In Nepal, press faces litigation for critical coverage of courts
|Publisher||Committee to Protect Journalists|
|Publication Date||16 May 2013|
|Cite as||Committee to Protect Journalists, In Nepal, press faces litigation for critical coverage of courts, 16 May 2013, available at: http://www.refworld.org/docid/51a34f0a18.html [accessed 24 May 2017]|
|Disclaimer||This is not a UNHCR publication. UNHCR is not responsible for, nor does it necessarily endorse, its content. Any views expressed are solely those of the author or publisher and do not necessarily reflect those of UNHCR, the United Nations or its Member States.|
New York, May 16, 2013 – Judicial authorities in Nepal should stop targeting outlets of the Kathmandu-based Kantipur Publications and dismiss a case filed against the organization and one of its journalists that accuses them of contempt of court, the Committee to Protect Journalists said today.
On Monday, lawyer Anjani Kumar Pokhrel filed a case against Kantipur Publications and journalist Vijaya Kumar Pandey in connection with a critical column published on Saturday in the daily Kantipur, news reports said. Pokhrel also named Kailash Sirohiya, chairman of Kantipur Publications; Swastika Sirohiya, its director; and Kantipur Editor-in-Chief Sudheer Sharma as defendants, news reports said. Sharma told CPJ that this was a politically motivated case to suppress their media freedom. The media organization owns several widely circulated print publications, a national television network, and a radio station.
Pandey's article criticized a decision by a judge to expel journalist Ghanashyam Khadka from a courtroom on April 30 because of the journalist's attire, according to news reports. The Kantipur daily also said on May 3 that the Nepali judiciary had restricted reporters from its sister publications from covering open court sessions the day before.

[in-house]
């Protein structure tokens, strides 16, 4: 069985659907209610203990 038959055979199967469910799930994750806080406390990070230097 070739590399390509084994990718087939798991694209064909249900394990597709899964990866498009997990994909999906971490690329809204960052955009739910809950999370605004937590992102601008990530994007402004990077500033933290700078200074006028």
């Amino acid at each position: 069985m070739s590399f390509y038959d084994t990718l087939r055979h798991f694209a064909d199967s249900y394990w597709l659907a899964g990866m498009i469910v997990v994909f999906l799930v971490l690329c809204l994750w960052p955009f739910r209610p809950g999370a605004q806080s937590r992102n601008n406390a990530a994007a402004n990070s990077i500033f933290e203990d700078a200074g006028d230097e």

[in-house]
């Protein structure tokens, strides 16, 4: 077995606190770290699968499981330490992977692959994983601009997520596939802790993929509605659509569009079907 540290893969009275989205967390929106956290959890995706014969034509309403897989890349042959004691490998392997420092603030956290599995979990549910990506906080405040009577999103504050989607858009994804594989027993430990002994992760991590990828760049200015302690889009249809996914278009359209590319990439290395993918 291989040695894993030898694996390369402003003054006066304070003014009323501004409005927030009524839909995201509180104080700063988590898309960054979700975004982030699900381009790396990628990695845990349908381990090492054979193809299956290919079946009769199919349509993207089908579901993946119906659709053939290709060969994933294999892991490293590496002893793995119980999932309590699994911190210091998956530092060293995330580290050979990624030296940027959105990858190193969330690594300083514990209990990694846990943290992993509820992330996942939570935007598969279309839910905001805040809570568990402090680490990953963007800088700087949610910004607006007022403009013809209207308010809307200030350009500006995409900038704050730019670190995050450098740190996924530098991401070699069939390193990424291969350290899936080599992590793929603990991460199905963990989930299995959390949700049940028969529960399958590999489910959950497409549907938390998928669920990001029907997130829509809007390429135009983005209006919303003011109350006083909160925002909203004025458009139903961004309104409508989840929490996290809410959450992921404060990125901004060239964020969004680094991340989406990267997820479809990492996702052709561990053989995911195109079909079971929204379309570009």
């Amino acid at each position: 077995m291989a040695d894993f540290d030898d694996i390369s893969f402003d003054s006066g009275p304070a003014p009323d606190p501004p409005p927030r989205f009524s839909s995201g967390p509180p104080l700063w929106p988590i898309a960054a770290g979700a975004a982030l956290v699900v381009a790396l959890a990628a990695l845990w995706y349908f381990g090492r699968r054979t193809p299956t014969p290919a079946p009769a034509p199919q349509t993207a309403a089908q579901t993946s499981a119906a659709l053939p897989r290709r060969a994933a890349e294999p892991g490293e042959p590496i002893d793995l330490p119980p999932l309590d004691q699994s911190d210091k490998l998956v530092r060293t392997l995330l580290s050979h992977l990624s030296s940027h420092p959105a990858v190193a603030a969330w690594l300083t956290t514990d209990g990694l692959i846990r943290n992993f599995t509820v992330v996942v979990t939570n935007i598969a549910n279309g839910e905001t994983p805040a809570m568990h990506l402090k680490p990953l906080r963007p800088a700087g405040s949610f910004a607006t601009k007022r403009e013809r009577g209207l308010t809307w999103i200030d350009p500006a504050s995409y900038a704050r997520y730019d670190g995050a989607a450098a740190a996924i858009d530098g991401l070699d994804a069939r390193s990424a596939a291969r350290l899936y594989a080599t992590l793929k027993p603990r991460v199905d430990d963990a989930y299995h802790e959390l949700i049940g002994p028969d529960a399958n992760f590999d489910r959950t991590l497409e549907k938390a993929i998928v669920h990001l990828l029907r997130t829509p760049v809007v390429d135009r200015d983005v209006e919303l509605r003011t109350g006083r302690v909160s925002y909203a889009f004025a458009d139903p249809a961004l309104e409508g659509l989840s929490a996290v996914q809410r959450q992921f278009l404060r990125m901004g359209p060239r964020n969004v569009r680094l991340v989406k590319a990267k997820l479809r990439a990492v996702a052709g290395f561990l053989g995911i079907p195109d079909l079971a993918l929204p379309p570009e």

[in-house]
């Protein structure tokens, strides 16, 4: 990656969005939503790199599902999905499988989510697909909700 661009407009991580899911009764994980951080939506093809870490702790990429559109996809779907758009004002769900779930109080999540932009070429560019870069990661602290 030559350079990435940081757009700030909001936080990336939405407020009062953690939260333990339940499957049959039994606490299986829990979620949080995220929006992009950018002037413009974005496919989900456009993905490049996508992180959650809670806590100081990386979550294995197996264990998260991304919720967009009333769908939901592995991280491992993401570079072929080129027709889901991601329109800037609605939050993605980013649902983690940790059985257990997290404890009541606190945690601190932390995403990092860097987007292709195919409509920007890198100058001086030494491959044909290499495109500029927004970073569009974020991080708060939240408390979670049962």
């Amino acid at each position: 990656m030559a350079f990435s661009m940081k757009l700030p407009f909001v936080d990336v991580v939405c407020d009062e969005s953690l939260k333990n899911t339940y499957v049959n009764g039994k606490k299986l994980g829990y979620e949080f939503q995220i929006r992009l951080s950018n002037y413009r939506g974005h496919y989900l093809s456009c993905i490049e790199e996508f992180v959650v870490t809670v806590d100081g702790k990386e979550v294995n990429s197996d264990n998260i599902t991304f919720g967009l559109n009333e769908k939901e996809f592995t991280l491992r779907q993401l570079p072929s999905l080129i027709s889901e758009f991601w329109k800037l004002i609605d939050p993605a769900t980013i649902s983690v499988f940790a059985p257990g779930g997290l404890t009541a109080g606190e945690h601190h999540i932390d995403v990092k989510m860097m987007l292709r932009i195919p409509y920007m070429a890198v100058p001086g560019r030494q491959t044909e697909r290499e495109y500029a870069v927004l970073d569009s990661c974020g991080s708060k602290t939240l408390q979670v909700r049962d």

Journalists with Kantipur Publications say they believe they are being targeted in retaliation for critical coverage by the organization's publications. In addition to Pandey's article in the Kantipur daily, several other Kantipur publications have also criticized the courts in recent weeks for clearing the way for the controversial appointment of a government official who has been accused of corruption and helping to suppress the 2006 Democracy Movement in Nepal.
In his complaint against Kantipur Publications, Pokhrel said that media criticism of the courts could cause the public to distrust the judiciary and the judges, and that the defendants should be punished to discourage the trend of interfering with the activities of the judiciary, news reports said. He urged the Supreme Court to impose a one-year jail term and a fine of Rs. 10,000 (US$114) on each defendant for tarnishing the image of the judiciary under section 7 of the Supreme Court Act, reports said.
On Wednesday, the court ordered a review of Pandey's article, along with several other judiciary-related news reports published by Kantipur Publications since Khadka's expulsion from court.
"The media in Nepal must be free and unrestricted to report on the judiciary and its decisions," said Bob Dietz, CPJ's Asia program coordinator. "The judiciary must halt such attempts to obstruct and intimidate the press, which runs counter to democracy in Nepal."